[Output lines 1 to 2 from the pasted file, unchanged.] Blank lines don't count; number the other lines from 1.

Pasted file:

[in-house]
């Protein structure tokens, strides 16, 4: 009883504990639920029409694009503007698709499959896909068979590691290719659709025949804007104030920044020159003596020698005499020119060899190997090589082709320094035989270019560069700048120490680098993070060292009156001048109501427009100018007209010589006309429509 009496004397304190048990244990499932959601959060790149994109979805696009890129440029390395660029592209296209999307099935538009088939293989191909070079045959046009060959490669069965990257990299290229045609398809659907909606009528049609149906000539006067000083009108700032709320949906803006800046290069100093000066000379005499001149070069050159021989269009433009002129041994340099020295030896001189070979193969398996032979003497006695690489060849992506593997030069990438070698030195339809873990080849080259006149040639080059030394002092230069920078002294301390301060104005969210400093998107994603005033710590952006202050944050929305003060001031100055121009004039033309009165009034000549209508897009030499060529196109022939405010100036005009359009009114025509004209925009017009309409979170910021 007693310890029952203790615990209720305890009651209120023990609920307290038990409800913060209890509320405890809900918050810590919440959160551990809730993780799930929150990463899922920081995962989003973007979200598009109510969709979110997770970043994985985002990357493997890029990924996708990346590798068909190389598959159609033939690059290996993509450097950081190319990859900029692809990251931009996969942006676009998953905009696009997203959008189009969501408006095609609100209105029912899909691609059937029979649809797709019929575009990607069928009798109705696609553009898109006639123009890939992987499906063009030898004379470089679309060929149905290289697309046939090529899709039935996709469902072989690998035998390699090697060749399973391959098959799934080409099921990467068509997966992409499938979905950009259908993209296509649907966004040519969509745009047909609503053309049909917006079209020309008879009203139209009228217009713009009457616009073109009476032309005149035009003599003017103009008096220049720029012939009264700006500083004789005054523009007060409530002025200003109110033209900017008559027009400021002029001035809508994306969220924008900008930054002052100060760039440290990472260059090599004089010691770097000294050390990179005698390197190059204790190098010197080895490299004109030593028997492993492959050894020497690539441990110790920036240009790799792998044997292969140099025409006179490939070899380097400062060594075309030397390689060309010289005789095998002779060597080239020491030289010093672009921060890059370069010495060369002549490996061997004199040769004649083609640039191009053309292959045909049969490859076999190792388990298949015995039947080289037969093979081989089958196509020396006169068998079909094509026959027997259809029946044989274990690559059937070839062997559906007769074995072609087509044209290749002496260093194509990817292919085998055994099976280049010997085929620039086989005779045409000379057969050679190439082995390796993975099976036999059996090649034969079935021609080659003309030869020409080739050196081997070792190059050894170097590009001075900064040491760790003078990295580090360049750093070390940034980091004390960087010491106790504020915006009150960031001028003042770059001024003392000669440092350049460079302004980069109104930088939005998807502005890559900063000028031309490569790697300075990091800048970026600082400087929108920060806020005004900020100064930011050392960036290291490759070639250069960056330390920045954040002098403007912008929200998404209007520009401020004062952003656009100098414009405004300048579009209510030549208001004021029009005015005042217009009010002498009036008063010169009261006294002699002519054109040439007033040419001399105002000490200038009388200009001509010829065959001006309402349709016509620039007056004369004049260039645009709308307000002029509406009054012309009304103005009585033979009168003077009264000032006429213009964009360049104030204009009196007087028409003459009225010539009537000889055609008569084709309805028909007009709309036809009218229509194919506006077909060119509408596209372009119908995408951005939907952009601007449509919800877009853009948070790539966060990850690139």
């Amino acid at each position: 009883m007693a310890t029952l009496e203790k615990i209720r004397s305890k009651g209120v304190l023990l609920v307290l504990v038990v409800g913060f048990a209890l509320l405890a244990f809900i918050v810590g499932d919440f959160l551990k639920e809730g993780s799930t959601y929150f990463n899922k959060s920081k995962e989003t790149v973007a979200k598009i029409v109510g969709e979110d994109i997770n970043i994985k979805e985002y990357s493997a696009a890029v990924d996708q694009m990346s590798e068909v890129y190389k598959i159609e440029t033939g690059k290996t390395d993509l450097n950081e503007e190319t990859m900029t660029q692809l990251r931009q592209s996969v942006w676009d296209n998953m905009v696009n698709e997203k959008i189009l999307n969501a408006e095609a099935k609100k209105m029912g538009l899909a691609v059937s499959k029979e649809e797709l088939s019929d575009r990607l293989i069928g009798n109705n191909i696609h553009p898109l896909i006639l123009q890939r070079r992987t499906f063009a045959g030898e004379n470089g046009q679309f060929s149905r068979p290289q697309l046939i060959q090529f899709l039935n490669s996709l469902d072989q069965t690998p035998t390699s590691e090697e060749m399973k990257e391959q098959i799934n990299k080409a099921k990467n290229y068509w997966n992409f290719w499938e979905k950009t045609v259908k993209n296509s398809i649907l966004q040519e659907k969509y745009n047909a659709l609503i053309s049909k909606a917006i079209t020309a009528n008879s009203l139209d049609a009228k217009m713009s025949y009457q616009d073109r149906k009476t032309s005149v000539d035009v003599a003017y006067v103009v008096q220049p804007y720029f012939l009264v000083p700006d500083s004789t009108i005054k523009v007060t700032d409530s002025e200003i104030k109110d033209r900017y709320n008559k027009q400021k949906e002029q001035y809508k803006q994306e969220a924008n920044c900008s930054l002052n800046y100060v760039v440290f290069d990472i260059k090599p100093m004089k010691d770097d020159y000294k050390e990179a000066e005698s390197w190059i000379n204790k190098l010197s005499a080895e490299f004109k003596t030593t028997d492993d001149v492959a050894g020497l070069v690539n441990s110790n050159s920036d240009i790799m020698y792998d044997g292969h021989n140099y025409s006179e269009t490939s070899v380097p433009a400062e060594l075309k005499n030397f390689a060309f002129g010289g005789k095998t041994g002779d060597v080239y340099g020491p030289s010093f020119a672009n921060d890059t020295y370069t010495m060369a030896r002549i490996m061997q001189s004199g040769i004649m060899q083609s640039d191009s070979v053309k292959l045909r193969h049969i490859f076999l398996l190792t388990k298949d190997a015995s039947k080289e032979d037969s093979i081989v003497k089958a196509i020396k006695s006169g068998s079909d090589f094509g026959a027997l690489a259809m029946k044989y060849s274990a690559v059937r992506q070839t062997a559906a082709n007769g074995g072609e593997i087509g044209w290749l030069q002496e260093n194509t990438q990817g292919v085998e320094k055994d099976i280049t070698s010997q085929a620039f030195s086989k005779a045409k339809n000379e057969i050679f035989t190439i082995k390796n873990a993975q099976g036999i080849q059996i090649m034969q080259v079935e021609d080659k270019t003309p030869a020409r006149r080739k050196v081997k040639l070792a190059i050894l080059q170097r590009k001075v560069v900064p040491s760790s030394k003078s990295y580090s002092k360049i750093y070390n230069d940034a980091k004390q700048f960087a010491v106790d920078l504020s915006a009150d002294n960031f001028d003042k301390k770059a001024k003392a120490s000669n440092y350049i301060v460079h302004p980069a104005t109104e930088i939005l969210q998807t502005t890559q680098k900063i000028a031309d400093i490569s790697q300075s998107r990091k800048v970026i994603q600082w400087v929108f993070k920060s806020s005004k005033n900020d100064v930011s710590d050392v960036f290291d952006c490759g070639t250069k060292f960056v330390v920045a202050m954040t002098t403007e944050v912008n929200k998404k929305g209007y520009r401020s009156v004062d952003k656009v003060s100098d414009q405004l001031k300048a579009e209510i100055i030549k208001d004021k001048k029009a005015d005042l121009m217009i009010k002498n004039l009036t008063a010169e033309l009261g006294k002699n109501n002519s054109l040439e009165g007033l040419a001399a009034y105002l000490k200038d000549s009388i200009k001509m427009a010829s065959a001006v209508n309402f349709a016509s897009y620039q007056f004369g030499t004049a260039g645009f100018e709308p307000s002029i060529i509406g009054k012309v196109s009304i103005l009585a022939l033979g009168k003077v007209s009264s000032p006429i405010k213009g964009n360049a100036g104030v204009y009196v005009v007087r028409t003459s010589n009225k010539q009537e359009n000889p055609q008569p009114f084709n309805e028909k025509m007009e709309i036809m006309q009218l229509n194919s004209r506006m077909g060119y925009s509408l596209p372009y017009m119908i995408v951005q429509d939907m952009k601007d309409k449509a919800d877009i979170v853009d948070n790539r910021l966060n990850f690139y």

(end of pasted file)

[in-house]
């Protein structure tokens, strides 16, 4: 009883504990639920029409694009503007698709499959896909068979590691290719659709025949804007104030920044020159003596020698005499020119060899190997090589082709320094035989270019560069700048120490680098993070060292009156001048109501427009100018007209010589006309429509 009496004397304190048990244990499932959601959060790149994109979805696009890129440029390395660029592209296209999307099935538009088939293989191909070079045959046009060959490669069965990257990299290229045609398809659907909606009528049609149906000539006067000083009108700032709320949906803006800046290069100093000066000379005499001149070069050159021989269009433009002129041994340099020295030896001189070979193969398996032979003497006695690489060849992506593997030069990438070698030195339809873990080849080259006149040639080059030394002092230069920078002294301390301060104005969210400093998107994603005033710590952006202050944050929305003060001031100055121009004039033309009165009034000549209508897009030499060529196109022939405010100036005009359009009114025509004209925009017009309409979170910021 007693310890029952203790615990209720305890009651209120023990609920307290038990409800913060209890509320405890809900918050810590919440959160551990809730993780799930929150990463899922920081995962989003973007979200598009109510969709979110997770970043994985985002990357493997890029990924996708990346590798068909190389598959159609033939690059290996993509450097950081190319990859900029692809990251931009996969942006676009998953905009696009997203959008189009969501408006095609609100209105029912899909691609059937029979649809797709019929575009990607069928009798109705696609553009898109006639123009890939992987499906063009030898004379470089679309060929149905290289697309046939090529899709039935996709469902072989690998035998390699090697060749399973391959098959799934080409099921990467068509997966992409499938979905950009259908993209296509649907966004040519969509745009047909609503053309049909917006079209020309008879009203139209009228217009713009009457616009073109009476032309005149035009003599003017103009008096220049720029012939009264700006500083004789005054523009007060409530002025200003109110033209900017008559027009400021002029001035809508994306969220924008900008930054002052100060760039440290990472260059090599004089010691770097000294050390990179005698390197190059204790190098010197080895490299004109030593028997492993492959050894020497690539441990110790920036240009790799792998044997292969140099025409006179490939070899380097400062060594075309030397390689060309010289005789095998002779060597080239020491030289010093672009921060890059370069010495060369002549490996061997004199040769004649083609640039191009053309292959045909049969490859076999190792388990298949015995039947080289037969093979081989089958196509020396006169068998079909094509026959027997259809029946044989274990690559059937070839062997559906007769074995072609087509044209290749002496260093194509990817292919085998055994099976280049010997085929620039086989005779045409000379057969050679190439082995390796993975099976036999059996090649034969079935021609080659003309030869020409080739050196081997070792190059050894170097590009001075900064040491760790003078990295580090360049750093070390940034980091004390960087010491106790504020915006009150960031001028003042770059001024003392000669440092350049460079302004980069109104930088939005998807502005890559900063000028031309490569790697300075990091800048970026600082400087929108920060806020005004900020100064930011050392960036290291490759070639250069960056330390920045954040002098403007912008929200998404209007520009401020004062952003656009100098414009405004300048579009209510030549208001004021029009005015005042217009009010002498009036008063010169009261006294002699002519054109040439007033040419001399105002000490200038009388200009001509010829065959001006309402349709016509620039007056004369004049260039645009709308307000002029509406009054012309009304103005009585033979009168003077009264000032006429213009964009360049104030204009009196007087028409003459009225010539009537000889055609008569084709309805028909007009709309036809009218229509194919506006077909060119509408596209372009119908995408951005939907952009601007449509919800877009853009948070790539966060990850690139």